Biomechanical and structural integrity of enamel-dentin complex is anticipated to be partly imitated using porcelain coatings based on improvements in bonding procedures (14). Teeth bonding effectiveness depends on proper tooth preparation and surface preparation before bonding. Etching techniques combined with use of a liquid resin showed high efficacy and ability to overcome extreme conditions for both enamel and ceramic surfaces (15). However, to the knowledge of the authors, no finite element analysis study has reported the effect of subtract type on bond strength of the porcelain laminate veneers in dental literature. The aim of this study is to investigate stress caused by porcelain veneer thickness and tooth structure variables. Null hypothesis is that thickness of restoration does not affect loads required to cause failure resulting in rupture and fracture. Also, bonding to enamel subtract would be superior for stress distribution.



Materials and Methods

A cone-beam computerized tomography (CBCT) image of a central incisor tooth was used for 3D modelling (ProMax 3D; Planmeca ProMaxi, Helsinki, Finland). This study was approved by the “Ethical Committee of Ankara Yıldırım Beyazıt University” on July 31st, 2019 (15). A CAD model simulating reinforcement protocols was developed and analysed with a 3D FEA. The mesh and boundary conditions were defined, and the stress behaviour of different designs of reinforcements was analysed under 6 different loading protocols. The model was exported to a FEA software program (ANSYS Workbench V17.2; ANSYS Inc). The corresponding young modulus and Poisson ratio of each element of the model were determined from the literatures (Tables II). All materials were presumed homogeneous, linearly elastic and isotropic.

Two different materials, Feldspathic ceramic and IPS e.max press (Ivoclar Vivadent AG, Schaan, Liechtenstein), were used for the anterior laminate veneer material. 50 N. constant load was applied from the incisal edge of the laminate veneer and permanent deformations and stresses on the tooth and the laminate veneer were recorded. The laminate veneers were applied in different thicknesses according to the preparation amount and adhered tooth substrate. To determine adhesion and structural strength of the laminate veneer, it would be appropriate to determine the preparation form closest to the enamel surface. However, approaching the dentine surface will weaken the tooth structurally. It is therefore important to determine optimal preparation depth and restorative material.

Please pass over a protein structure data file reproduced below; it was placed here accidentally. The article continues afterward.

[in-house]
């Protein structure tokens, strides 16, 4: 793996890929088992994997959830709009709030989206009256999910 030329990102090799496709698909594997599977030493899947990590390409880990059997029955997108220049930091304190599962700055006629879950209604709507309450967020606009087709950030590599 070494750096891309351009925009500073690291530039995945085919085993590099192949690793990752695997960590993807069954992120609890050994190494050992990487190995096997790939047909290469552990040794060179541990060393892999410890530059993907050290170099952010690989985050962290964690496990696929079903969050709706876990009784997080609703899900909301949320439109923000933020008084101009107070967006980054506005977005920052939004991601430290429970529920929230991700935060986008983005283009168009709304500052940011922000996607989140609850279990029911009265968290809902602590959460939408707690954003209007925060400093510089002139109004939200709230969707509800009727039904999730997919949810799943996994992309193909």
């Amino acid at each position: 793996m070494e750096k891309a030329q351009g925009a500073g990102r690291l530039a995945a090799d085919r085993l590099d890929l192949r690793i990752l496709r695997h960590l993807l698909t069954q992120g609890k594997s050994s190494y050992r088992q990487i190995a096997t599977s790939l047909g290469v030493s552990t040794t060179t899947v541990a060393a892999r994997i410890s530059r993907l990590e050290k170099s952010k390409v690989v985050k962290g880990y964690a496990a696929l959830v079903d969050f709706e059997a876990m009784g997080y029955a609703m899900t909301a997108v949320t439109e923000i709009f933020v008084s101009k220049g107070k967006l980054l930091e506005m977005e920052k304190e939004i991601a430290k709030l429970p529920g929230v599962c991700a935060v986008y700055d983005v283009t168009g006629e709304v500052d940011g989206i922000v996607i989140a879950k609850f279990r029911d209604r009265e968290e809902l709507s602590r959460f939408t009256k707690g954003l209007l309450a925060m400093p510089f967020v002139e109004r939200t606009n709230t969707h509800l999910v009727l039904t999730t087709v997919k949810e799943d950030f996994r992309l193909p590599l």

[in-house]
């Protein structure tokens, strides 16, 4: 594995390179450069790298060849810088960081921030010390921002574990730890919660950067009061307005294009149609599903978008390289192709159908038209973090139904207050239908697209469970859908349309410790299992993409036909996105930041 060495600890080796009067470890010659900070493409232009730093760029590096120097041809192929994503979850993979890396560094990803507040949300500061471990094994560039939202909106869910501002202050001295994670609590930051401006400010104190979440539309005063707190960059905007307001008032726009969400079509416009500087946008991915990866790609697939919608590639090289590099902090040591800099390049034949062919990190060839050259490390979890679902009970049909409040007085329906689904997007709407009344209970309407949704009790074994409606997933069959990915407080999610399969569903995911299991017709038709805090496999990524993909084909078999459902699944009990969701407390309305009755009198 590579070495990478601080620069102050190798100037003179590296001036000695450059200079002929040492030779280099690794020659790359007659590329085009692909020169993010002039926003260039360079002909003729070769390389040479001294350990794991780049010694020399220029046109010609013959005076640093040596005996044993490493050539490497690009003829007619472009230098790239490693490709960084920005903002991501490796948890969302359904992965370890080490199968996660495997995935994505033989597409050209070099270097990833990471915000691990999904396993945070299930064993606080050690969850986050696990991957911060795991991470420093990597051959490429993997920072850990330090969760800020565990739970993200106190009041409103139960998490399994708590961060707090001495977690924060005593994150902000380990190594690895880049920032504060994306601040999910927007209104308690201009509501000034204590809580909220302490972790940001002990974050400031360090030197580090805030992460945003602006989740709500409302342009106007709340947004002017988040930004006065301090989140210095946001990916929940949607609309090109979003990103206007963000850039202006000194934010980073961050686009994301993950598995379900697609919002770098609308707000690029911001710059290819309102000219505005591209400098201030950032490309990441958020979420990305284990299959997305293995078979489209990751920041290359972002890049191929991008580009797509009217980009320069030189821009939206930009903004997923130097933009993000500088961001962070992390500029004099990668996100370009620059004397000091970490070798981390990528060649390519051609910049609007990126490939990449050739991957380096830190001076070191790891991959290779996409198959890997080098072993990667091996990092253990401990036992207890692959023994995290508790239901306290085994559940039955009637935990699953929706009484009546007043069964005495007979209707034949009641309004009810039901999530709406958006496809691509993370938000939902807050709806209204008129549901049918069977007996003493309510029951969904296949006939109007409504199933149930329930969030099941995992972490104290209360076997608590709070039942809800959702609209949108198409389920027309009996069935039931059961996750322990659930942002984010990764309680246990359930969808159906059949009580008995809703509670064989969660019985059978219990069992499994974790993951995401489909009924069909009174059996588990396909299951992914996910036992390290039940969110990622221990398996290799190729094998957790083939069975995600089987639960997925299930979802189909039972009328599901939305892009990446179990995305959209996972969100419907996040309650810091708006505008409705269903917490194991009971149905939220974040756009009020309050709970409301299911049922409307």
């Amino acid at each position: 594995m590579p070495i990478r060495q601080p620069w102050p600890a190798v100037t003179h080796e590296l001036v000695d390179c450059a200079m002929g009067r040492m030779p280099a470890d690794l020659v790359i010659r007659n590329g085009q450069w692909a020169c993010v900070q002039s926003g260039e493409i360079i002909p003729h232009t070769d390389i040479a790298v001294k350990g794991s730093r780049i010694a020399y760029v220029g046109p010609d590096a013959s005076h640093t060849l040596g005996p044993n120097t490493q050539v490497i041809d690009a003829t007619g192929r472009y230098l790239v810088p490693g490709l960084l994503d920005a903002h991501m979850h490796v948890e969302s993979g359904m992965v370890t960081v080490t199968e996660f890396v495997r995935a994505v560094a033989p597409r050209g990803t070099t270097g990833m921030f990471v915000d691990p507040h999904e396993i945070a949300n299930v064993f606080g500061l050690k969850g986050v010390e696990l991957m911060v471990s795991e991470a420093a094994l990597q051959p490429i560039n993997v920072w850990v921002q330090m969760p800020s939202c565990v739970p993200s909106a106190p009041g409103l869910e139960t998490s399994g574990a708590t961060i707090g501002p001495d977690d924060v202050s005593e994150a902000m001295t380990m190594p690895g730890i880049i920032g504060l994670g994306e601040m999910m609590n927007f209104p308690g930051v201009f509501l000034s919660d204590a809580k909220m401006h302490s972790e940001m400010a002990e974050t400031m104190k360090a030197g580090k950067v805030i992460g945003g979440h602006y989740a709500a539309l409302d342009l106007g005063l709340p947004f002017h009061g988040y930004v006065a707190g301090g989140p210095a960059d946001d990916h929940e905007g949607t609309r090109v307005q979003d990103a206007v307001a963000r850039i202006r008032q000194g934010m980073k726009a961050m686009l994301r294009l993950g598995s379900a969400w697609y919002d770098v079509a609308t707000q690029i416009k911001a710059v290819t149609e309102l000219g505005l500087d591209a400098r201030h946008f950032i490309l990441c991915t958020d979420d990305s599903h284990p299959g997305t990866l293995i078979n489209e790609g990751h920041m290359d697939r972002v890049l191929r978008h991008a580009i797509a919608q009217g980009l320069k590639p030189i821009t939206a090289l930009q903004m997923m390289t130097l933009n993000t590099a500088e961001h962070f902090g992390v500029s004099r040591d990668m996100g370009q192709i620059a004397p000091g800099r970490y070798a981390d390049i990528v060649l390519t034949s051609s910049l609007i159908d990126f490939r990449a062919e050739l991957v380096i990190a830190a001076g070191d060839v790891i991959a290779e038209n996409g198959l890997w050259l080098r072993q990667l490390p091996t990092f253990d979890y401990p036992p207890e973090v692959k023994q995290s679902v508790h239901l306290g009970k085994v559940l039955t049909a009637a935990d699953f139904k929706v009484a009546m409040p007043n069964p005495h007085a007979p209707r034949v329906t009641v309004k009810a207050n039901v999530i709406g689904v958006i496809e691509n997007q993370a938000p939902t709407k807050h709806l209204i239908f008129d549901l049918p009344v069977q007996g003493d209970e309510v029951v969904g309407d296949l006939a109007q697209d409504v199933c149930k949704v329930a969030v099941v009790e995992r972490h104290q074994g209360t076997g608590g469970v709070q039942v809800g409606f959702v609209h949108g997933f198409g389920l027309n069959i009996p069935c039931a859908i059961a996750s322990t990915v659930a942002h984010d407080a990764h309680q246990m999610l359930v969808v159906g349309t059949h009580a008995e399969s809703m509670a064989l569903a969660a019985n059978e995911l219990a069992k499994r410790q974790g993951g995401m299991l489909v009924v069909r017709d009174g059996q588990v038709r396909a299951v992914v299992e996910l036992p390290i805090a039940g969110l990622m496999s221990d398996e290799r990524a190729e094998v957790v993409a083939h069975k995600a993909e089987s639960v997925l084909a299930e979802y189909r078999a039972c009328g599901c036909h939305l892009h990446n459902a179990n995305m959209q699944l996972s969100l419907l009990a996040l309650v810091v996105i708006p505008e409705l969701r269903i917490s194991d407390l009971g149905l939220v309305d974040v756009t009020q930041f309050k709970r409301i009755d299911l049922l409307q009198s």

Since thickness of enamel varies based on outer surface of the tooth, restorative material with 3 different thicknesses and three different teeth substrates were used for adhesion. For both Feldspathic ceramic and IPS e.max press, 0.3 mm for all-enamel, 0.5 mm for half-enamel-half-dentin and 1.0 mm depth preparation for all-dentin were made and the effect on the tooth surface was evaluated (Figure 1). As ‘incisal overlap’ is generally recommended it was added to preparation.



Fig. 1. Cross-sectional view for the thickness of the laminate veneer on the tooth. a) Enamel thickness of the PLV b) The amount of preparation of the tooth



ANSYS FEA software was used to determine stress distribution on the model. The 3D solid model obtained with CATIA V5 was transferred into ANSYS Design Modeler and a 3D solution FEM was created with mesh generation. FEM is a numerical method that allows us to obtain information about the structure by dividing the

structure into a finite number of small elements and solving the finite number of equations instead of an infinite number of equations (16). Therefore, the established boundary condition is vital for calculation result. The mesh sizes used in the parts forming the whole are given in Table I. The mechanical properties of the elements used in the study are presented in Table II.



Table I. Number of elements of all constituent parts.

Model name

Number of nodes

Number of elements

Thickness (mm)

Feldspathic veneer



0,3 – 0,5 - 1

IPS e.max press

0,3 – 0,5 - 1









Cortical bone




Trabecular bone








Resin Cement (Panavia SA cement)








Table II. Properties of materials used in the FEM.


Elastic modulus (GPa)

Poisson ratio (u)

Feldspathic veneer (17)



IPS e.max press (18)



Enamel (19,20)



Dentin (19,20)



Cortical bone (21,22)



Trabecular bone (21,22)



Gingiva (22)



Periodontal ligament (14)

0.15 (×10−3)


Panavia SA cement *



* Information gained from the manufacturer.